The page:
Hamilton Herald Masthead


Front Page - Friday, October 28, 2016

Leadership and local government

The October session of Leadership Chattanooga addressed opportunities for meaningful leadership in the community, including within local government. Julie Baumgardner, president and CEO of First Things First, started by presenting a largely overlooked story from 9/11: after the attacks on the World Trade Center, as bridges, tunnels, and train tracks were closed, the only way off of Manhattan was by boat. This was the largest maritime evacuation in history. Who was responsible for such a herculean effort? The captains and crew of hundreds of tug boats, fishing charters, sight-seeing tours, and ferries. None of them had ever planned or trained for such an event, but they still found the courage to lead over half a million people to safety in less than nine hours.

“We have a moral and ethical duty to make a positive change in our community,” said Charles Mitchell, assistant principal of Brainerd High School. To Mitchell, this means that everyone is responsible for finding a place where they can display leadership and make a difference. For some people, this means getting involved in local government.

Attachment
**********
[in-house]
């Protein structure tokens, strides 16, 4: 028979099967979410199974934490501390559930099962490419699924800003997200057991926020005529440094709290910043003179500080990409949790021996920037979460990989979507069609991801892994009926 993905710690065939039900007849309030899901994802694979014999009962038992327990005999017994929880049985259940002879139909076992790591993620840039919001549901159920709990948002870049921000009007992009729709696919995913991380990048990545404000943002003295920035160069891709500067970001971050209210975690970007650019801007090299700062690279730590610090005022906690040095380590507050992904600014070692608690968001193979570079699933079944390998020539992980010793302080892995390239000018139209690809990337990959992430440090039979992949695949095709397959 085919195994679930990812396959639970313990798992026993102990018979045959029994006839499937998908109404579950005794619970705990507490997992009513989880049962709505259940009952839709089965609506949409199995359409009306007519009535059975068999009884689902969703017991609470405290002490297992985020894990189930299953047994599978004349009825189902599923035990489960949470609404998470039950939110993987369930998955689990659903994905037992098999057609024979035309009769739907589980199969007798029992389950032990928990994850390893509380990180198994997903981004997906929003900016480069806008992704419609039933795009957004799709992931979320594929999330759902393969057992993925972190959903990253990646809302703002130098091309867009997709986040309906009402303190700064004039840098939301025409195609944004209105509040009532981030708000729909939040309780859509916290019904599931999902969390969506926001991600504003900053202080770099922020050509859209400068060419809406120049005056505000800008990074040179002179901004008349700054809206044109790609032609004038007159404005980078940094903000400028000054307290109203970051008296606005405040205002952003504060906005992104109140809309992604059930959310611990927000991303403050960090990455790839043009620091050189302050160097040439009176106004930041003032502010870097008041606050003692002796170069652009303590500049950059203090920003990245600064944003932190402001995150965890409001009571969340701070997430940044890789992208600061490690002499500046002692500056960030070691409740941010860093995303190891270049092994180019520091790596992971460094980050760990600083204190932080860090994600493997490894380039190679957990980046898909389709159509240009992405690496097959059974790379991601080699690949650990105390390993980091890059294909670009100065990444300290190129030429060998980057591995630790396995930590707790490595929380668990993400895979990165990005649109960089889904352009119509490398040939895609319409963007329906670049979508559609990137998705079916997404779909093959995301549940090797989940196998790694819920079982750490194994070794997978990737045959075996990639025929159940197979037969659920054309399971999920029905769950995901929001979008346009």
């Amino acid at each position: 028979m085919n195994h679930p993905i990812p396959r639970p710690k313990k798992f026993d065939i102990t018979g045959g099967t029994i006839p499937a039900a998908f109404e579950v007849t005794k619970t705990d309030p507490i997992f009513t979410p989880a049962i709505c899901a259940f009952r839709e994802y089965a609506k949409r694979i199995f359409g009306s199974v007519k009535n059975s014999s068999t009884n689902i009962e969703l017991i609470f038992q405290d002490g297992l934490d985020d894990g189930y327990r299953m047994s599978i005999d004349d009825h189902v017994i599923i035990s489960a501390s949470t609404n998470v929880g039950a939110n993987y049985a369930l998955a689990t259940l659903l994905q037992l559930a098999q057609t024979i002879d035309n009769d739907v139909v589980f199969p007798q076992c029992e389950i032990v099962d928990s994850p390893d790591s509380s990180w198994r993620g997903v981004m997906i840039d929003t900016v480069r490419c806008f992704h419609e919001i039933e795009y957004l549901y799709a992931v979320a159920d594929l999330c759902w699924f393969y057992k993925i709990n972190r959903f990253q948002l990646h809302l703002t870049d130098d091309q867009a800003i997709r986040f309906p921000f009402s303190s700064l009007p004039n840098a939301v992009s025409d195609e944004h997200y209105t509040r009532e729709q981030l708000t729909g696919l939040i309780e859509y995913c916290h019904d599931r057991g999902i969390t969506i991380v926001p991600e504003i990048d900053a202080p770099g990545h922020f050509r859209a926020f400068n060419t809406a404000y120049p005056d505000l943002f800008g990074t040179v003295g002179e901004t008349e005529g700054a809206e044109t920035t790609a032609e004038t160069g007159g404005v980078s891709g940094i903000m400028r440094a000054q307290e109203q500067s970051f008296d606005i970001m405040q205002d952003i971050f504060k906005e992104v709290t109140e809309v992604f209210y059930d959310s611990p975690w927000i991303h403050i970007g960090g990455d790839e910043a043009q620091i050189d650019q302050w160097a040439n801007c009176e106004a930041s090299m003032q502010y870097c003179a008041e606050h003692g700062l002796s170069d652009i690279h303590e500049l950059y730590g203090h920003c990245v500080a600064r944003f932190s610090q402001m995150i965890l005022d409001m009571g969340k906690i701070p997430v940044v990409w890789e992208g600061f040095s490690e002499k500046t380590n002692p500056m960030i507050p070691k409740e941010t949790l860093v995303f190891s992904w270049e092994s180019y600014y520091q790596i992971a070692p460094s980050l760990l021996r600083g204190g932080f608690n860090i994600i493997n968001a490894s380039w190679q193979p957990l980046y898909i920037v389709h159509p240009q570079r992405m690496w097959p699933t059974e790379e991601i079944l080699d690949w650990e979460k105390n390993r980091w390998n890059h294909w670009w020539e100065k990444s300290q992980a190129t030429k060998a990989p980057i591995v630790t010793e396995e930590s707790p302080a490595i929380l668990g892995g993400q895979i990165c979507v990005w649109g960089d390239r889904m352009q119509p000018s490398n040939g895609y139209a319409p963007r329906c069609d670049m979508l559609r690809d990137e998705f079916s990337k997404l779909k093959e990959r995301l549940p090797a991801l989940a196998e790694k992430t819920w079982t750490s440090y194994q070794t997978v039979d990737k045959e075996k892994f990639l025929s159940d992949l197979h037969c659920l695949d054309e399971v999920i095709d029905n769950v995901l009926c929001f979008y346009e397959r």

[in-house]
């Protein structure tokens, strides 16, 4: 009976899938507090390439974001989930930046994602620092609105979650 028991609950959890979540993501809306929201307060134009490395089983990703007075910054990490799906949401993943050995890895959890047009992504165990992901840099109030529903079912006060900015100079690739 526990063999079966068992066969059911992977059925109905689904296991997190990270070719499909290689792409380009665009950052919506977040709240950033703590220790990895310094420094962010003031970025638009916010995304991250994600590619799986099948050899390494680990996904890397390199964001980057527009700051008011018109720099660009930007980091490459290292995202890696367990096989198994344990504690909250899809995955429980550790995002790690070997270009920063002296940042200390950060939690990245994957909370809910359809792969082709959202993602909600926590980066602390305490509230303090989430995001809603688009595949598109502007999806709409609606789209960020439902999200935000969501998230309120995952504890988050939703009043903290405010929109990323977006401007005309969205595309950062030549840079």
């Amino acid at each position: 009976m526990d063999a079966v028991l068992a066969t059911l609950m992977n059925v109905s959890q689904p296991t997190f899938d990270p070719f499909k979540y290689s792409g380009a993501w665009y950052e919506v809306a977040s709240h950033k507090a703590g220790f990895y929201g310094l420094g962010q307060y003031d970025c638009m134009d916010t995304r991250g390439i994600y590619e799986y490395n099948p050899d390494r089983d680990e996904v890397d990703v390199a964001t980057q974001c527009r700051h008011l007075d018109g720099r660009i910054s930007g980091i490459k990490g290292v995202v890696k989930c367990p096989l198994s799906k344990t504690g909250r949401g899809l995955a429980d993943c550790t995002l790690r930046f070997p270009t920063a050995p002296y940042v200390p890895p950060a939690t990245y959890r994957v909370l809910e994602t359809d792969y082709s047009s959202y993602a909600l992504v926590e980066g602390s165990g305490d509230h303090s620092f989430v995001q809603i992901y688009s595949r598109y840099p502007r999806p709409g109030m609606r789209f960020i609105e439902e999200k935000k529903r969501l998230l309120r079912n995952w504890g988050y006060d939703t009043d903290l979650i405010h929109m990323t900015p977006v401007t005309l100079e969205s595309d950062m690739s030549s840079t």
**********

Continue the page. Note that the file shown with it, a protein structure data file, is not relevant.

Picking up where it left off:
After a walk to the City Council Building, the day continued. The class heard from Councilman Ken Smith, Councilman Larry Grohn, Councilwoman Carol Berz, and Mayor Andy Berke. A shared value from each person’s backstory was the belief that a single person can have a meaningful impact. That theme continued as we met with Mike Dunne, communications manager for Mayor Jim Coppinger, County Commissioners Jim Fields and Joe Graham, and Blythe Bailey, administrator for the City of Chattanooga Department of Transportation. We talked about great successes in Chattanooga and Hamilton County, but also about how we can make our community even better.

“If you say everything is perfect, you either don’t know what you’re talking about or you aren’t telling the truth,” said Mario Duarte, Volkswagen Group of America. The promise of Leadership Chattanooga is that, every year, 40 Chattanooga-area residents are equipped with the skills and knowledge needed to go out, identify opportunities, and lead the effort to enact positive change. Perhaps no city can ever be perfect, but there is great virtue in reaching out, and striving to make Chattanooga a little bit better, every day.

Next month: economic development.

Charlie McDaniel is director of operations for Legal Aid of East Tennessee